CGRundertow R.O.B ROBOTIC OPERATING BUDDY for NES Video Game Hardware Review

Uploaded by CGRundertow on 05.06.2012

Normally, I like seeing interesting things show up at the underwater base addressed to
yours truly. But as soon as I set eyes on this package, I was filled with woe. “Good
Luck?” The hell’s that supposed to mean? When I opened the box, I knew my fate had
been sealed: within moments, my studio was infested with ROBs.
Look, I understand these guys have an attitude. You would too, if you were basically used
to shoehorn NES consoles into Toys R Us locations (and other businesses wary of dealing in video
games in 1985), given 2 games, and then all but ignored save for bit parts in WarioWare
and Smash Bros. ROB got a raw deal. Sure, a separate accessory just to control video
games as inefficiently as possible seems kinda ridiculous... especially when it requires
a number of small fiddly bits likely to be lost by children thinking it’s a toy in
1985. So I tried to be a good host. I let them have their day in the sun, and I just
happened to have copies of Gyromite and Stack-Up on hand. (And Bryan S. saw fit to send these
little maniacs complete with all the accessories one needs. I presume he obtained them via
legal means.)
The anatomy of a ROB is fairly simple: It’s got a hexagonal base capable of rotating the
arm assembly 240 degrees to one of 5 positions, a pair of shoulders that can assume one of
six heights along its spine, two hands that can open and close to manipulate objects in
its range, and an optical sensor in the eyes that responds to certain flashes on the screen,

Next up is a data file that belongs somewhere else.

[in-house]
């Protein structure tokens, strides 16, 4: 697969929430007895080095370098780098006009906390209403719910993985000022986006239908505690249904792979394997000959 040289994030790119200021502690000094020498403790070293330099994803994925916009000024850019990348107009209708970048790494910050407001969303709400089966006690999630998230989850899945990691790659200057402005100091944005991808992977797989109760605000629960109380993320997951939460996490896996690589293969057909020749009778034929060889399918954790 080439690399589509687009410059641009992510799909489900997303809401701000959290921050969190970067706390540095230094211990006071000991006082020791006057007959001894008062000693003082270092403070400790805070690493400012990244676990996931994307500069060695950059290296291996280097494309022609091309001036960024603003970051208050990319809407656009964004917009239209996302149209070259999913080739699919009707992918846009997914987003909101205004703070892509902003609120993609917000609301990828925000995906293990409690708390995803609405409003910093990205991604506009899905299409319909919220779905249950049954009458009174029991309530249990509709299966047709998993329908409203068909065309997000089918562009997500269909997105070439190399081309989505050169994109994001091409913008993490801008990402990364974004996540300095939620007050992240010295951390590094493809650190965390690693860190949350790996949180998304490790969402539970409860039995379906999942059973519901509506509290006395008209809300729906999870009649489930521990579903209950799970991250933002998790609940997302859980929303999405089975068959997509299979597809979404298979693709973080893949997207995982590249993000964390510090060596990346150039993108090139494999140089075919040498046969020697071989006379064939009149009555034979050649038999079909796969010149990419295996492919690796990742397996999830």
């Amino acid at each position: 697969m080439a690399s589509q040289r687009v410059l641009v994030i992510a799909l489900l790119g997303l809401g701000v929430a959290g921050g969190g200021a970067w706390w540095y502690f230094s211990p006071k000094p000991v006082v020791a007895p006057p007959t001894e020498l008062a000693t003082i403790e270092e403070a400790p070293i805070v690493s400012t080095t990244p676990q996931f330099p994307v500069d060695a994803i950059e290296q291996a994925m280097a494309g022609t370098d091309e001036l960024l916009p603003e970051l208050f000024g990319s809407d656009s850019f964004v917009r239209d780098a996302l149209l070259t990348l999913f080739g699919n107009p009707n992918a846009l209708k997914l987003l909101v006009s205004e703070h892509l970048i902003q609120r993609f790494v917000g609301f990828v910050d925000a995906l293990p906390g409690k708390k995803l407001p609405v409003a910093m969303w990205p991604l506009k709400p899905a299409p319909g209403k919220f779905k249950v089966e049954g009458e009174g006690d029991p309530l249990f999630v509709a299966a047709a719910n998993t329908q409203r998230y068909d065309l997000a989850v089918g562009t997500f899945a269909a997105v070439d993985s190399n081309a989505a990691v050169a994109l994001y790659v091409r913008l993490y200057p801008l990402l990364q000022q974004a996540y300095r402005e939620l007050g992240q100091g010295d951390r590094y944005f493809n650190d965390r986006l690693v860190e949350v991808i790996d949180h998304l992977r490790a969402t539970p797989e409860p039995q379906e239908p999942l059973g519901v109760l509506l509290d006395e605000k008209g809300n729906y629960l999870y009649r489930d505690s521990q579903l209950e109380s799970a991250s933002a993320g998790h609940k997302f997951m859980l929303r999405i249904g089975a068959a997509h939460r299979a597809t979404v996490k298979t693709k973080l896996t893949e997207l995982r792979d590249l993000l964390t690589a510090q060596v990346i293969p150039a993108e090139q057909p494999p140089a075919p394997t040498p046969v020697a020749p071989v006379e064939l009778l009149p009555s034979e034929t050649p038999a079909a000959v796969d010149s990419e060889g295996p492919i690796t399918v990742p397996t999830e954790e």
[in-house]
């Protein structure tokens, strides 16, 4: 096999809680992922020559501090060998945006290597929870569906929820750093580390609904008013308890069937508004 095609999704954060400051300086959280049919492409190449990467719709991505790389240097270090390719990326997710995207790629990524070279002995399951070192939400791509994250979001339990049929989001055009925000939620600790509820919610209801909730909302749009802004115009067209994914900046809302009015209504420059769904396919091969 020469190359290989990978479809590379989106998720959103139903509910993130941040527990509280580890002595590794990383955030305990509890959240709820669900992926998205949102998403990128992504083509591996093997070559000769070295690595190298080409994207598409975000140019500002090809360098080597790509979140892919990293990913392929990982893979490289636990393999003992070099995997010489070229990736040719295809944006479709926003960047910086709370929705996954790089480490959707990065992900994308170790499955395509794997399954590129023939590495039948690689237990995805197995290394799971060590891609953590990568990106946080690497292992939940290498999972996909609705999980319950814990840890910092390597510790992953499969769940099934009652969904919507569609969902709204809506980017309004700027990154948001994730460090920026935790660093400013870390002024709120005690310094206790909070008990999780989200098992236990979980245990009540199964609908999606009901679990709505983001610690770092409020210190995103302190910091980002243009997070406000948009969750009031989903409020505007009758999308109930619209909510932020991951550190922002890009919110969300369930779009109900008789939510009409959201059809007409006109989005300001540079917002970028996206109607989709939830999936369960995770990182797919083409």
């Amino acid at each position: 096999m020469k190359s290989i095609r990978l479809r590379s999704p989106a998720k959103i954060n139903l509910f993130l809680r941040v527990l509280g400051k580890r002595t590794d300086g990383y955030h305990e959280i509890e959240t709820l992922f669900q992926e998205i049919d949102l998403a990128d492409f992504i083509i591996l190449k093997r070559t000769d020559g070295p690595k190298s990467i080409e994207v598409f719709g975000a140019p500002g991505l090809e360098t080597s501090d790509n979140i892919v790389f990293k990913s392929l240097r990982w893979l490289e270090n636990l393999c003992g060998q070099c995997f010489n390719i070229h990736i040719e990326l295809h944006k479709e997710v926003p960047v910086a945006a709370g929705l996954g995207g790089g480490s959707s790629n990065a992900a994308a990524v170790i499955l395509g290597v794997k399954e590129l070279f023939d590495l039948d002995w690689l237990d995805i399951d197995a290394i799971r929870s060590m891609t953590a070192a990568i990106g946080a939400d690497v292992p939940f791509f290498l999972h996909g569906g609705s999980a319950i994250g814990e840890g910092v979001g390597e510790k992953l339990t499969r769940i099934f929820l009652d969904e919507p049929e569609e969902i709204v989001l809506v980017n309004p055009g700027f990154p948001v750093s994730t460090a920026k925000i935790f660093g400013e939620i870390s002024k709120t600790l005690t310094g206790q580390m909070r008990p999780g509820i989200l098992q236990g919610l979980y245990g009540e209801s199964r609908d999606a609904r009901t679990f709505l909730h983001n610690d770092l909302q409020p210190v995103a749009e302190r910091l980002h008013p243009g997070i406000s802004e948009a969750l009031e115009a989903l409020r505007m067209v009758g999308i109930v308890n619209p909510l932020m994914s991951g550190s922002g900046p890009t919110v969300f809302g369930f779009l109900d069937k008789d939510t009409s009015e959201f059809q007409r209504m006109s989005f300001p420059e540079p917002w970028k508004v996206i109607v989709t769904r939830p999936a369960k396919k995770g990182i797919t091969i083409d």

much like a light gun. Unfortunately, they also have a penchant for destruction, or at
least mischief. I caught these two planting explosives about the place. This one began
subjugating the other residents of the studio. I tried to appease them with material offerings,
but their metabolisms seemed incompatible with my tributes. I think they run on a steady
diet of hate and obsolescence.
TJ’s log, Stardate 3.14159265... I fear for my life. The invaders have taken over
and begun a series of strange rituals. Fortunately, it doesn’t look like they’re able to reproduce,
as parts are terribly rare and horribly expensive. Just one unit can run between 60 and 200 dollars,
and that’s without any of the strange add-ons to actually let you play games with it. Not
only that, they seem to respond only to old cathode-ray-tube TVs, as they have no interest
in our current flatscreen LED displays. Not only are they ill-tempered relics, they’re
also hipsters. Maybe I should’ve bought them cheap beer and clove cigarettes. I mean,
how the heck would one of those things ride a bike?